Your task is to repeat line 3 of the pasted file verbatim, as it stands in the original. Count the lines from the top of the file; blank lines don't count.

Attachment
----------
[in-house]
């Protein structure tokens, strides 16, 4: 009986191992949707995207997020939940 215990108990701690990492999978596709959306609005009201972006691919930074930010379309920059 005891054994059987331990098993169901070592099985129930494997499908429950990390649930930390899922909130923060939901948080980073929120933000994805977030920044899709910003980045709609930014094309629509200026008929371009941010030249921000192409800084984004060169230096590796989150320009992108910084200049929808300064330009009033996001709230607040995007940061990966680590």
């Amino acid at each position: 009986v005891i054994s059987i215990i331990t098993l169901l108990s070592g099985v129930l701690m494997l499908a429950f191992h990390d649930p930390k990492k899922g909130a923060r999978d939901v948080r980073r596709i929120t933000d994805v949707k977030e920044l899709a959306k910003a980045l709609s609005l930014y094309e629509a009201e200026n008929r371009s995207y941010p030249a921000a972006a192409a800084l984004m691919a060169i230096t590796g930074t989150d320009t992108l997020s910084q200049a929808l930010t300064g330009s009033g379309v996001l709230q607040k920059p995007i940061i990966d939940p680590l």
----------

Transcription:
């Amino acid at each position: 009986v005891i054994s059987i215990i331990t098993l169901l108990s070592g099985v129930l701690m494997l499908a429950f191992h990390d649930p930390k990492k899922g909130a923060r999978d939901v948080r980073r596709i929120t933000d994805v949707k977030e920044l899709a959306k910003a980045l709609s609005l930014y094309e629509a009201e200026n008929r371009s995207y941010p030249a921000a972006a192409a800084l984004m691919a060169i230096t590796g930074t989150d320009t992108l997020s910084q200049a929808l930010t300064g330009s009033g379309v996001l709230q607040k920059p995007i940061i990966d939940p680590l």